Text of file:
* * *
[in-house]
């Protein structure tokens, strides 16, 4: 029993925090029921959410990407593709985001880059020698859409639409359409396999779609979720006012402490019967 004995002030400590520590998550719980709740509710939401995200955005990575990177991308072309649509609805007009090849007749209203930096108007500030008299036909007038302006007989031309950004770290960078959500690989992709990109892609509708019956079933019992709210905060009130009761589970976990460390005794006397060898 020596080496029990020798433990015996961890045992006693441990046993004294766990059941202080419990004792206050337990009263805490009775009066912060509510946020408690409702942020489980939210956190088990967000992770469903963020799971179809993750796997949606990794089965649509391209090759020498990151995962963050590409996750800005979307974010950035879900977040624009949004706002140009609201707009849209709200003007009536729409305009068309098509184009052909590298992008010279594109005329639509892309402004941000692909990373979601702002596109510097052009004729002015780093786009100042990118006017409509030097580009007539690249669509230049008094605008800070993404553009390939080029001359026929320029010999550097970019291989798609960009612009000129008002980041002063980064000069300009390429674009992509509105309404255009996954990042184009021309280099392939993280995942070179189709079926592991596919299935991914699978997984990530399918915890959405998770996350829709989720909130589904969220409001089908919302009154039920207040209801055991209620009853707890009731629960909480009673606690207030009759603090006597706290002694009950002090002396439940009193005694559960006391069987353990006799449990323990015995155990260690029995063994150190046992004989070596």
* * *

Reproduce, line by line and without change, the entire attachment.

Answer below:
[in-house]
């Protein structure tokens, strides 16, 4: 029993925090029921959410990407593709985001880059020698859409639409359409396999779609979720006012402490019967 004995002030400590520590998550719980709740509710939401995200955005990575990177991308072309649509609805007009090849007749209203930096108007500030008299036909007038302006007989031309950004770290960078959500690989992709990109892609509708019956079933019992709210905060009130009761589970976990460390005794006397060898 020596080496029990020798433990015996961890045992006693441990046993004294766990059941202080419990004792206050337990009263805490009775009066912060509510946020408690409702942020489980939210956190088990967000992770469903963020799971179809993750796997949606990794089965649509391209090759020498990151995962963050590409996750800005979307974010950035879900977040624009949004706002140009609201707009849209709200003007009536729409305009068309098509184009052909590298992008010279594109005329639509892309402004941000692909990373979601702002596109510097052009004729002015780093786009100042990118006017409509030097580009007539690249669509230049008094605008800070993404553009390939080029001359026929320029010999550097970019291989798609960009612009000129008002980041002063980064000069300009390429674009992509509105309404255009996954990042184009021309280099392939993280995942070179189709079926592991596919299935991914699978997984990530399918915890959405998770996350829709989720909130589904969220409001089908919302009154039920207040209801055991209620009853707890009731629960909480009673606690207030009759603090006597706290002694009950002090002396439940009193005694559960006391069987353990006799449990323990015995155990260690029995063994150190046992004989070596």